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Non Raceday Inquiry - NZTR v JL Annett 23 September 2010 - Decision

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Non Raceday Inquiry – NZTR v Jeana Louise Annett

23rd September 2010 Decision



Rules: 656 (3)


NZTR v J. L. Annett


Non Raceday inquiry


Held at Otaki Racecourse on Thursday 23rd September 2010


Judicial Committee:       T. W. Castles Chairman

                                      P. Williams


Present:                        Mr. Ross Neal (Senior Stipendiary Steward)

                                     Miss J. L. Annett (Defendant)




Decision of Judicial Committee


23rd September 2010


1.      Nature of the charge


1.1  Miss Annett is charged that on Friday 3rd September 2010 at Otaki, being a rider who, having being requested by a Stipendiary Steward to supply a sample of her urine which was found, upon analysis, to contain the controlled drug Cannabis as defined in the Misuse of Drugs Act 1975, committed a breach of Rule 656 (3) of the New Zealand Rules of Racing AND THAT you are thereby liable to the penalty or penalties which may be imposed upon you pursuant to the provisions of Rule 803 of the said rules.


1.2  Rule 656 (3) provides as follows:

“A rider who, having been required by a Stipendiary Steward or Investigator to supply a sample of his blood, breath, urine, saliva or sweat (or more than one thereof) in accordance with this Rule must not have blood, breath, urine, saliva or sweat (whichever is the subject of the applicable sample) which is found upon analysis to contain any controlled drug as defined in the Misuse of Drugs Act 1975 or other illicit substance or diuretic and/or its metabolites, artifacts or isomers.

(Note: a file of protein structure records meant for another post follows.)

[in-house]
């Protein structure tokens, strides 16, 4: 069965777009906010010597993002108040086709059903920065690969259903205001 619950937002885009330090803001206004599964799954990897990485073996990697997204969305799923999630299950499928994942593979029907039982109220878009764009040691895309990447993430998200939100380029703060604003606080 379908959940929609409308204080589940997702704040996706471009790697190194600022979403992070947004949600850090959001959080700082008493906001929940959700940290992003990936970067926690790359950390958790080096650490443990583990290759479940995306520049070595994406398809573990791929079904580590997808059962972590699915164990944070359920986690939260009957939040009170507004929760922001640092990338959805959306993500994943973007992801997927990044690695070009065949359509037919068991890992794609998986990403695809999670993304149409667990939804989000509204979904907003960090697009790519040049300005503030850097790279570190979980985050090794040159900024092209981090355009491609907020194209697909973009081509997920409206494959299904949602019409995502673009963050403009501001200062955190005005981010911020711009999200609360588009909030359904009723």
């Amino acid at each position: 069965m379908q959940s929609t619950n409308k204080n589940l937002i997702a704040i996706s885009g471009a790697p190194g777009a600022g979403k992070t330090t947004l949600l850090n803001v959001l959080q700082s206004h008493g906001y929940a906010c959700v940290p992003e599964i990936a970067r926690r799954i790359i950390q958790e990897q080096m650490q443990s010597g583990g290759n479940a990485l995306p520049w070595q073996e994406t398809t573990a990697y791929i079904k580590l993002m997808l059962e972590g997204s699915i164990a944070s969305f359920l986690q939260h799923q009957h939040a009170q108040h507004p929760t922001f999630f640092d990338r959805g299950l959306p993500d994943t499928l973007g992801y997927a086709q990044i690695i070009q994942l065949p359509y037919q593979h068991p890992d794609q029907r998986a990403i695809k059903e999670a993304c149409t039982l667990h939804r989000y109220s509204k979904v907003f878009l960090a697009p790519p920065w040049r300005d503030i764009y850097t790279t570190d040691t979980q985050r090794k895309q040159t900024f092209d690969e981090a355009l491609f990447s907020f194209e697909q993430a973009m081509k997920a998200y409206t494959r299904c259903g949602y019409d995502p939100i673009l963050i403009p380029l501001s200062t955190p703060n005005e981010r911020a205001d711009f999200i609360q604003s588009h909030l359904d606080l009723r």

1.3  Miss Annett admitted the charge and acknowledged that she had received a copy of Rule 656 (3) and the she understood the rule.



2.      Fact


2.1  Mr. Neal provided written authority from the Chief Executive of NZTR to proceed with the charge against Miss Annett and he also presented a “Summary of Facts” relating to this charge.


2.2  On Friday 3rd September 2010 NZTR officials attended Otaki Racecourse for the purpose of conducting drug testing on persons riding track work that morning.


2.3  Miss Annett, who holds a Class B Trainers Licence, was one of the persons selected to be tested.  She was served with the appropriate notice and directed to attend the testing station prior to leaving the course that day.


2.4  Miss Annett duly attended the testing station as requested and supplied a sample of her urine which was given a unique ID number and that sample was delivered to the ESR Laboratory by Senior Steward Neal the following day.


2.5  NZTR received a certificate from ESR dated 7th September 2010 stating that the sample had tested positive to cannabis (Copy of document provided)


2.6  On Tuesday 14th September 2010, Miss Annett was handed a copy of the ESR certificate and a stand down notice pursuant to Rule 657 (1) (b). (Produced in evidence).


2.7  The defendant when interviewed stated she had used cannabis at her home some 10 days prior to the testing date.


2.8  During the process of testing and subsequent interview, Miss Annett was totally cooperative and provided open and honest answers to all enquiries.



3.      Penalty Submissions by Mr. Neal for NZTR


3.1  NZTR commenced drug testing riders in 1995 and since this time there has been growing awareness that an absolute obligation rests with those riding horses to present themselves free of the influence of any drug or drugs at all times.


3.2  NZTR has an illicit drugs-free policy in terms of all riders whether they are riding in races, trials or track work.  Racing Clubs who operate training facilities are also mindful that they have an obligation to provide a safe working environment.


3.3  These policies relating to drugs have been well gazetted and riders have been made fully aware of the potential consequences should they imbibe in such drugs.